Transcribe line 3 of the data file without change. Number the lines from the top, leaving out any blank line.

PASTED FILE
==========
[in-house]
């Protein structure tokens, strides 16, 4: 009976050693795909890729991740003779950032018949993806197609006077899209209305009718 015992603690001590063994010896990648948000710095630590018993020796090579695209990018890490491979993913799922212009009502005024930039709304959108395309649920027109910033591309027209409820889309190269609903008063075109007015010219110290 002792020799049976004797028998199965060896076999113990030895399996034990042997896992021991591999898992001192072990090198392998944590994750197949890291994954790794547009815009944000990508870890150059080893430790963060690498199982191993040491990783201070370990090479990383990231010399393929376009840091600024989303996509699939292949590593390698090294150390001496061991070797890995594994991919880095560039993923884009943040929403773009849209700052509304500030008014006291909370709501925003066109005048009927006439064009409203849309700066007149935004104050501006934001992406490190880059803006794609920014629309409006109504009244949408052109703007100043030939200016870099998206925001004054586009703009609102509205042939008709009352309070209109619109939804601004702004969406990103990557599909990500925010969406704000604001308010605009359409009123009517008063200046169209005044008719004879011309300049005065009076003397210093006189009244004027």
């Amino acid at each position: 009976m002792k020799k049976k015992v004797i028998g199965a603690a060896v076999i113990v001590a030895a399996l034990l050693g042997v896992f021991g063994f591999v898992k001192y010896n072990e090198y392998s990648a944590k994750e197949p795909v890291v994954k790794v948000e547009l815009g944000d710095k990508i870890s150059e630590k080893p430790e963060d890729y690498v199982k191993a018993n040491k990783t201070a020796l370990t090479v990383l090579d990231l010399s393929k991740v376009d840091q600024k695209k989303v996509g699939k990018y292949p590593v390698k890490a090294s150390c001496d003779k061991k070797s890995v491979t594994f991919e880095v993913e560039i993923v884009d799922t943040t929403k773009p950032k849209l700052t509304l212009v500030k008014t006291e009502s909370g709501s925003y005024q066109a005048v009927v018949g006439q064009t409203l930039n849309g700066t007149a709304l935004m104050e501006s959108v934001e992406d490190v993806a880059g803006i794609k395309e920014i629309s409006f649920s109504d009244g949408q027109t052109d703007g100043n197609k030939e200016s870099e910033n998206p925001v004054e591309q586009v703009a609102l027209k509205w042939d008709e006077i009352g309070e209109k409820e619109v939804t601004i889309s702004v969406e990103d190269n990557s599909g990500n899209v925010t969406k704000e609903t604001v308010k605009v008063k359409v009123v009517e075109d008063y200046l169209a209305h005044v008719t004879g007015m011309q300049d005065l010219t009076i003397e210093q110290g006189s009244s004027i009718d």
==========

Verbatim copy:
């Amino acid at each position: 009976m002792k020799k049976k015992v004797i028998g199965a603690a060896v076999i113990v001590a030895a399996l034990l050693g042997v896992f021991g063994f591999v898992k001192y010896n072990e090198y392998s990648a944590k994750e197949p795909v890291v994954k790794v948000e547009l815009g944000d710095k990508i870890s150059e630590k080893p430790e963060d890729y690498v199982k191993a018993n040491k990783t201070a020796l370990t090479v990383l090579d990231l010399s393929k991740v376009d840091q600024k695209k989303v996509g699939k990018y292949p590593v390698k890490a090294s150390c001496d003779k061991k070797s890995v491979t594994f991919e880095v993913e560039i993923v884009d799922t943040t929403k773009p950032k849209l700052t509304l212009v500030k008014t006291e009502s909370g709501s925003y005024q066109a005048v009927v018949g006439q064009t409203l930039n849309g700066t007149a709304l935004m104050e501006s959108v934001e992406d490190v993806a880059g803006i794609k395309e920014i629309s409006f649920s109504d009244g949408q027109t052109d703007g100043n197609k030939e200016s870099e910033n998206p925001v004054e591309q586009v703009a609102l027209k509205w042939d008709e006077i009352g309070e209109k409820e619109v939804t601004i889309s702004v969406e990103d190269n990557s599909g990500n899209v925010t969406k704000e609903t604001v308010k605009v008063k359409v009123v009517e075109d008063y200046l169209a209305h005044v008719t004879g007015m011309q300049d005065l010219t009076i003397e210093q110290g006189s009244s004027i009718d």